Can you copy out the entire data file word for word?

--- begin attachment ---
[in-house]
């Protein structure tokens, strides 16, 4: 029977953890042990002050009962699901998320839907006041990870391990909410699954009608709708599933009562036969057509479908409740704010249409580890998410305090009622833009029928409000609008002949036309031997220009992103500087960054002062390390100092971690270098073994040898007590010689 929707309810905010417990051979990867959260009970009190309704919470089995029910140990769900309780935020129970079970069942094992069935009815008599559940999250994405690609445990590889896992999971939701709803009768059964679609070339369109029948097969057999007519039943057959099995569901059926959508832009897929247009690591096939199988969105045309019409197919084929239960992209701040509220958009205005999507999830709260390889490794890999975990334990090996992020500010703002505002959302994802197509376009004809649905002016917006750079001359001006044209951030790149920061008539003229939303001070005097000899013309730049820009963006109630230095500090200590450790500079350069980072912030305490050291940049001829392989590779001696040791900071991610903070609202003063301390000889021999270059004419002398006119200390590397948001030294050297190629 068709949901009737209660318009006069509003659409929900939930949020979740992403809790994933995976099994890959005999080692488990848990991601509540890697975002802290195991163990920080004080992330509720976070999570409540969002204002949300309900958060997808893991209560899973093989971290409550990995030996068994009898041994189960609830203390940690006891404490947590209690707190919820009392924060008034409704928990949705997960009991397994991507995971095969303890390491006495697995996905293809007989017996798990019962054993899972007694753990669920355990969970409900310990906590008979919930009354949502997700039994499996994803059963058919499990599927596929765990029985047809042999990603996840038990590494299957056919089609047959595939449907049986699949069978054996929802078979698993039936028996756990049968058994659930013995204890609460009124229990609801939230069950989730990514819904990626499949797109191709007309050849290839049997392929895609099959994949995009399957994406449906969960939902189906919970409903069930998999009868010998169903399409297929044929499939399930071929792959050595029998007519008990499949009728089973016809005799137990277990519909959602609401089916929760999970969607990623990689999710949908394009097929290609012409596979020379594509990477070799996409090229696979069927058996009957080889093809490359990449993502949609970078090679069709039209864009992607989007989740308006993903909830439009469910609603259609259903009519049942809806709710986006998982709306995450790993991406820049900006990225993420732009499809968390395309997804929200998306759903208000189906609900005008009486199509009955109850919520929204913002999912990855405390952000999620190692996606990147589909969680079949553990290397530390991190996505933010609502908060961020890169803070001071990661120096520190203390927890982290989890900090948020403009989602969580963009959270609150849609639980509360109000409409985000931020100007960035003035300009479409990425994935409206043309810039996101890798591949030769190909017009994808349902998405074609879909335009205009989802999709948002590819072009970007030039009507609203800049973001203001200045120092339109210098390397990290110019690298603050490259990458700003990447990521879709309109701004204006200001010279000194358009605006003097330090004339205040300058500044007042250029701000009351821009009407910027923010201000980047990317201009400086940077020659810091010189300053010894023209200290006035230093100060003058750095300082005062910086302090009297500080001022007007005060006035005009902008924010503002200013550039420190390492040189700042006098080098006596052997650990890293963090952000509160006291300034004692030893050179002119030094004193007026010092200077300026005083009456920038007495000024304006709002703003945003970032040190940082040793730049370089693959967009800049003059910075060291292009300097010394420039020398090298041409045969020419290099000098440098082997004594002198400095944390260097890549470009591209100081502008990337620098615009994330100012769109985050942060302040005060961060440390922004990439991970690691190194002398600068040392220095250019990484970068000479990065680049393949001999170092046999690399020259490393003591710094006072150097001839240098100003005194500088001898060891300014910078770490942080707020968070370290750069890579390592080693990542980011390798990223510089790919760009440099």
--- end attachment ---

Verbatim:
[in-house]
């Protein structure tokens, strides 16, 4: 029977953890042990002050009962699901998320839907006041990870391990909410699954009608709708599933009562036969057509479908409740704010249409580890998410305090009622833009029928409000609008002949036309031997220009992103500087960054002062390390100092971690270098073994040898007590010689 929707309810905010417990051979990867959260009970009190309704919470089995029910140990769900309780935020129970079970069942094992069935009815008599559940999250994405690609445990590889896992999971939701709803009768059964679609070339369109029948097969057999007519039943057959099995569901059926959508832009897929247009690591096939199988969105045309019409197919084929239960992209701040509220958009205005999507999830709260390889490794890999975990334990090996992020500010703002505002959302994802197509376009004809649905002016917006750079001359001006044209951030790149920061008539003229939303001070005097000899013309730049820009963006109630230095500090200590450790500079350069980072912030305490050291940049001829392989590779001696040791900071991610903070609202003063301390000889021999270059004419002398006119200390590397948001030294050297190629 068709949901009737209660318009006069509003659409929900939930949020979740992403809790994933995976099994890959005999080692488990848990991601509540890697975002802290195991163990920080004080992330509720976070999570409540969002204002949300309900958060997808893991209560899973093989971290409550990995030996068994009898041994189960609830203390940690006891404490947590209690707190919820009392924060008034409704928990949705997960009991397994991507995971095969303890390491006495697995996905293809007989017996798990019962054993899972007694753990669920355990969970409900310990906590008979919930009354949502997700039994499996994803059963058919499990599927596929765990029985047809042999990603996840038990590494299957056919089609047959595939449907049986699949069978054996929802078979698993039936028996756990049968058994659930013995204890609460009124229990609801939230069950989730990514819904990626499949797109191709007309050849290839049997392929895609099959994949995009399957994406449906969960939902189906919970409903069930998999009868010998169903399409297929044929499939399930071929792959050595029998007519008990499949009728089973016809005799137990277990519909959602609401089916929760999970969607990623990689999710949908394009097929290609012409596979020379594509990477070799996409090229696979069927058996009957080889093809490359990449993502949609970078090679069709039209864009992607989007989740308006993903909830439009469910609603259609259903009519049942809806709710986006998982709306995450790993991406820049900006990225993420732009499809968390395309997804929200998306759903208000189906609900005008009486199509009955109850919520929204913002999912990855405390952000999620190692996606990147589909969680079949553990290397530390991190996505933010609502908060961020890169803070001071990661120096520190203390927890982290989890900090948020403009989602969580963009959270609150849609639980509360109000409409985000931020100007960035003035300009479409990425994935409206043309810039996101890798591949030769190909017009994808349902998405074609879909335009205009989802999709948002590819072009970007030039009507609203800049973001203001200045120092339109210098390397990290110019690298603050490259990458700003990447990521879709309109701004204006200001010279000194358009605006003097330090004339205040300058500044007042250029701000009351821009009407910027923010201000980047990317201009400086940077020659810091010189300053010894023209200290006035230093100060003058750095300082005062910086302090009297500080001022007007005060006035005009902008924010503002200013550039420190390492040189700042006098080098006596052997650990890293963090952000509160006291300034004692030893050179002119030094004193007026010092200077300026005083009456920038007495000024304006709002703003945003970032040190940082040793730049370089693959967009800049003059910075060291292009300097010394420039020398090298041409045969020419290099000098440098082997004594002198400095944390260097890549470009591209100081502008990337620098615009994330100012769109985050942060302040005060961060440390922004990439991970690691190194002398600068040392220095250019990484970068000479990065680049393949001999170092046999690399020259490393003591710094006072150097001839240098100003005194500088001898060891300014910078770490942080707020968070370290750069890579390592080693990542980011390798990223510089790919760009440099």